the scope of SASL, and should be different from the command which
   starts a SASL authentication protocol exchange.

   In certain situations, it is reasonable to use SASL underneath one of
   these Transport Security services.  The transport service would
   secure the connection, either service would authenticate the client,



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   and SASL would negotiate the authorization identity.  The SASL
   negotiation would be what moves the protocol from "unauthenticated"
   to "authenticated" state.  The "EXTERNAL" SASL mechanism is
   explicitly intended to handle the case where the transport service
   secures the connection and authenticates the client and SASL
   negotiates the authorization identity.

   When using SASL underneath a sufficiently strong Transport Security
   service, a SASL security layer would most likely be redundant.  The
   client and server would thus probably want to negotiate off the use
   of a SASL security layer.








































J. Myers                                                       [Page 16]


Internet DRAFT                    SASL                 September 9, 1997





                           Table of Contents



Status of this Memo ...............................................    i
1.    Abstract ....................................................    2
2.    Organization of this Document ...............................    2
2.1.  How to Read This Document ...................................    2
2.2.  Conventions Used in this Document ...........................    2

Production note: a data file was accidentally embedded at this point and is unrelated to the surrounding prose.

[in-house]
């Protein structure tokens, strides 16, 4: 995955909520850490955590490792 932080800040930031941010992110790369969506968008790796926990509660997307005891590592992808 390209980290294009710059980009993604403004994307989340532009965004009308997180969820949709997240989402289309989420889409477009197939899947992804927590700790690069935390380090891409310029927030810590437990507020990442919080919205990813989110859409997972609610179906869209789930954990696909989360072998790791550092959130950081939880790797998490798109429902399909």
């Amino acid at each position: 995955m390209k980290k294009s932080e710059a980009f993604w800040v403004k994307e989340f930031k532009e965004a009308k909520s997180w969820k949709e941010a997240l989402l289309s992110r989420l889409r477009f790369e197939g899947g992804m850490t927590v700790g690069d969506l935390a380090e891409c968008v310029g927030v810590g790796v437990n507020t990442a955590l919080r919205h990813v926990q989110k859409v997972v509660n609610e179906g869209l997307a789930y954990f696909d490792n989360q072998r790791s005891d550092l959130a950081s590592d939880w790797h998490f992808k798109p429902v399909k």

2.3.  Examples ....................................................    3
3.    Introduction and Overview ...................................    3
4.    Profiling requirements ......................................    4
5.    Specific issues .............................................    5
5.1.  Client sends data first .....................................    5
5.2.  Server returns success with additional data .................    5
5.3.  Multiple authentications ....................................    6
6.    Registration procedures .....................................    6
6.1.  Comments on SASL mechanism registrations ....................    6
6.2.  Location of Registered SASL Mechanism List ..................    7
6.3.  Change Control ..............................................    7
6.4.  Registration Template .......................................    7
7.    Mechanism definitions .......................................    8
7.1.  Kerberos version 4 mechanism ................................    8
7.2.  GSSAPI mechanism ............................................   10
7.2.1 Client side of authentication protocol exchange .............   10
7.2.2 Server side of authentication protocol exchange .............   10
7.2.3 Security layer ..............................................   11
7.3.  S/Key mechanism .............................................   12
7.4.  External mechanism ..........................................   13
8.    References ..................................................   14
9.    Security Considerations .....................................   14
10.   Author's Address ............................................   15
Appendix A. Relation of SASL to Transport Security ................   15















J. Myers                                                       [Page ii]